He needs fuel to get home.  This is why you fill your tank all the way to F before a long trip

Jill’s explorations are complicated by the fact that as she explores the phone worlds, distortion in her connection increases (measured by the circle at the top left) and when it’s full, something happens that disrupts her journey.  So you constantly have to let Jill duck out of the phone worlds back into the central “core” area to start again.  This isn’t a huge problem, though; each world is small enough that you should have enough time to do what you have to do to get the plot moving along.  The game also gives you a book you can use to save specific numbers so you can return to interact with the characters/objects there without having to randomly punch in numbers to find them again.

And yeah, there really is a plot here, even if it’s not that obvious.  Strange Telephone takes the Yume Nikki approach in showing a lot but refusing to tell a damn thing, so you have to piece every bit of information the game gives you together on your own.  Part of that process is getting every ending and finding every secret in the game, which is basically what you’ll be doing anyway as you experiment with different item/character/object combinations in the phone worlds.

Okay Jill, just start throwing shit in the pot and see what happens

If I sound frustrated with that, though, I’m not, because it’s part of what made Strange Telephone interesting.  Jill doesn’t bother giving any exposition, Graham doesn’t talk at all, and most of the other characters you meet in the phone worlds are also mute, even the ones that interact with you.  But I like these games that don’t spell everything out for you and let you roam around and figure things out on your own.  I don’t mind the cryptic story, either, because it fits with the surreal atmosphere of the game.  Strange Telephone does have some sense to it, though it’s still up for debate what some of the endings mean for Jill.  I guess this is where fan theories come in to fill the gap.  Yume Nikki has a ton of them, so it would make sense for Strange Telephone to have some too.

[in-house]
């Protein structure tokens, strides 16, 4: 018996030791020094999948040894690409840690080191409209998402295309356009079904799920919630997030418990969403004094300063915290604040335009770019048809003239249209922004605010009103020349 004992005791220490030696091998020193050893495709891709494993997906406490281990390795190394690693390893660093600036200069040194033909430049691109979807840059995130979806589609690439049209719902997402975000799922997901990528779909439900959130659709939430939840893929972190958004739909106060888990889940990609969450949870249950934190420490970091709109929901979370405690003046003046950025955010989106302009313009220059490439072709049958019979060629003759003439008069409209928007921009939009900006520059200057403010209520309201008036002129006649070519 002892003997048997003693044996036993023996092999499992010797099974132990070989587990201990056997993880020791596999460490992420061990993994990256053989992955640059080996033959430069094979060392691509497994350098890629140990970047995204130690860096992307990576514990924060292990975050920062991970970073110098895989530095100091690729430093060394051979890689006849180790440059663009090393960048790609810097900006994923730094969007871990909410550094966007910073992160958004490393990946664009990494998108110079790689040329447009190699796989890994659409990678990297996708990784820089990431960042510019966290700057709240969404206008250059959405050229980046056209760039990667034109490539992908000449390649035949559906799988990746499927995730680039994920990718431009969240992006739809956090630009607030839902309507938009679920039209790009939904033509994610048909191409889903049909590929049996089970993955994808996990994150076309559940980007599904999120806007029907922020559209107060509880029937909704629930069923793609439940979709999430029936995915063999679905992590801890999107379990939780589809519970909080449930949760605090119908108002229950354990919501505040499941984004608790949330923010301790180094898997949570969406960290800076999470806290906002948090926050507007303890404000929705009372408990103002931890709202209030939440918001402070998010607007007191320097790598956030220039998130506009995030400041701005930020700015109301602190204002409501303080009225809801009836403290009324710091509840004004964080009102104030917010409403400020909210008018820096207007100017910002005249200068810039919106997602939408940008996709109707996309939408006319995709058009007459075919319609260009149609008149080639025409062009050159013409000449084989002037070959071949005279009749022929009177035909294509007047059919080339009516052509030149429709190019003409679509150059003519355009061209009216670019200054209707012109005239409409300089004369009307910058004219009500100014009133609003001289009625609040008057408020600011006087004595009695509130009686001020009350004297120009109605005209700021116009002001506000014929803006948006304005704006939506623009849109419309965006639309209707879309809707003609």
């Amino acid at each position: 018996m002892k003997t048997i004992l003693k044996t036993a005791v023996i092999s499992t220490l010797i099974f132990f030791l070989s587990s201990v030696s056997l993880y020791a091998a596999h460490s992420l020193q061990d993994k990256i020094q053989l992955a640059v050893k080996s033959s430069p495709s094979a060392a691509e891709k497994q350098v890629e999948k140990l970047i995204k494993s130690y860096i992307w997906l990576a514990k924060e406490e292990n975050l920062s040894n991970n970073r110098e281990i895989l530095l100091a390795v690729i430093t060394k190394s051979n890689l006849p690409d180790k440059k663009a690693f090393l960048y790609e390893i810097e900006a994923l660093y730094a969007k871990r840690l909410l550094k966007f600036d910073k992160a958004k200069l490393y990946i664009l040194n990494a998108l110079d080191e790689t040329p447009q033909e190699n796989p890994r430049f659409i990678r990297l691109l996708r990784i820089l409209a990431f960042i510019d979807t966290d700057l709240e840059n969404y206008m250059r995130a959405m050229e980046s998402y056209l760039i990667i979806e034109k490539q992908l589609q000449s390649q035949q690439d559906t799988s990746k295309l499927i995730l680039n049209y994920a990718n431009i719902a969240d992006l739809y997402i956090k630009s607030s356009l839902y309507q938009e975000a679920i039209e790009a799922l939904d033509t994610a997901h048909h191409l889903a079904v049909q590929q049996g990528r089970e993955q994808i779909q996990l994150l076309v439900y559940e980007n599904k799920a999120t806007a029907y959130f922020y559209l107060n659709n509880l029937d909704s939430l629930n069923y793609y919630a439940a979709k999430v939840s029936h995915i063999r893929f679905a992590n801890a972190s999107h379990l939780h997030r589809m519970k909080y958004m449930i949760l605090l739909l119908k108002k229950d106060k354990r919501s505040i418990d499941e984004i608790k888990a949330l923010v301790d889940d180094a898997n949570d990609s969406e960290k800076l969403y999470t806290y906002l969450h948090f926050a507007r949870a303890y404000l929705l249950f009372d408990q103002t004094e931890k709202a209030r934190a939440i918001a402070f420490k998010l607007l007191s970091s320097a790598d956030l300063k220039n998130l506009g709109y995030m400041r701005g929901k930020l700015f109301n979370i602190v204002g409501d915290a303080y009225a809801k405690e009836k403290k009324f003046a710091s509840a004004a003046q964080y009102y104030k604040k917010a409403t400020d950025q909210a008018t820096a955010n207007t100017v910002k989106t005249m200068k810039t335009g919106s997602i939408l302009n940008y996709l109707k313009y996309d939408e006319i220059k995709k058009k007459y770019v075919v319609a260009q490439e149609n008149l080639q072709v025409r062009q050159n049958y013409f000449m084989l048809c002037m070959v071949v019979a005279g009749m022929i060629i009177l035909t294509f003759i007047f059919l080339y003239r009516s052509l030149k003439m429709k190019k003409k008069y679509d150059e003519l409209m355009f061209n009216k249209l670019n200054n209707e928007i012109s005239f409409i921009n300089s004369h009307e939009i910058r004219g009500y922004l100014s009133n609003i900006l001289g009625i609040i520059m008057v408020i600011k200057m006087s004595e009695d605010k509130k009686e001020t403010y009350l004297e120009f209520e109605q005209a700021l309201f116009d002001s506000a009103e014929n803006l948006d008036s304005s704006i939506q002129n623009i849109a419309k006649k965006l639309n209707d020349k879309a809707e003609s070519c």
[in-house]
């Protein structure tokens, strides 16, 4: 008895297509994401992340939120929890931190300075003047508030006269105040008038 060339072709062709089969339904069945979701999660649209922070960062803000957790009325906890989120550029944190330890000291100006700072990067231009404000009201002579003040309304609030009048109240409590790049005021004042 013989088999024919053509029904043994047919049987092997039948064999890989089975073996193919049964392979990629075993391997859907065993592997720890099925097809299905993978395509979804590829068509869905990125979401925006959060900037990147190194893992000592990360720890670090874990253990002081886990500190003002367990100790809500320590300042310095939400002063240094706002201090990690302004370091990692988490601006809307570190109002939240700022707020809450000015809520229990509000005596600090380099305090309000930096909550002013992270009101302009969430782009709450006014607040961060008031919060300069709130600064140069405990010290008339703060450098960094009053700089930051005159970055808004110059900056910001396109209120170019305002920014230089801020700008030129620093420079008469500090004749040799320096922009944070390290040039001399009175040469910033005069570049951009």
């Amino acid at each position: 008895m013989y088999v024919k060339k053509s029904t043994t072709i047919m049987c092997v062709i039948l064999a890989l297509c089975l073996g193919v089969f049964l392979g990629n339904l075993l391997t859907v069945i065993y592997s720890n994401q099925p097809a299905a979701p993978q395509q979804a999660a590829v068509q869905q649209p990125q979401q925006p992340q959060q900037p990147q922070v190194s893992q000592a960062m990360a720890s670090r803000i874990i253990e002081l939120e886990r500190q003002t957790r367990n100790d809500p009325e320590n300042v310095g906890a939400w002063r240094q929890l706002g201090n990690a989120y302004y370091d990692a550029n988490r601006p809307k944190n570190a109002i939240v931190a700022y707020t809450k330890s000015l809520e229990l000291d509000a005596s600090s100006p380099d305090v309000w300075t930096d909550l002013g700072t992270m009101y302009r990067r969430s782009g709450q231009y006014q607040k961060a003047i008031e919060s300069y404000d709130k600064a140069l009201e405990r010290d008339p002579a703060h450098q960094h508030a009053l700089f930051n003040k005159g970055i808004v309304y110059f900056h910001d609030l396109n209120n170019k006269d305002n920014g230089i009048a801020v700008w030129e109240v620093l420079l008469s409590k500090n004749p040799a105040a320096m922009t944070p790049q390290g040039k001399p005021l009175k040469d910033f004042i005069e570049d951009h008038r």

That said, the surreal atmosphere can’t explain away every bit of weirdness in this game.  There are a few things you have to do to beat Strange Telephone that just don’t make any logical sense.  I hit a wall a few times in my explorations and ended up having to shove different objects into a few characters’ hands to see if they’d do anything with said objects to make a new object or to advance my progress somehow.  Most of the solutions to the puzzles in Strange Telephone can be worked out with logic, but a few feel a bit too bizarre and random to be satisfying.

New contractual demand: every game I play from now on must have at least one (1) hot demon girl in it

Still, on balance Strange Telephone was a good enough time for me to recommend it.  The character designs are imaginative, the atmosphere is nice and otherworldly, the background music fits and enhances that atmosphere, and the exploration and experimentation with items drew me in.  I like games that do something different and execute that something well, and Strange Telephone is just such a game.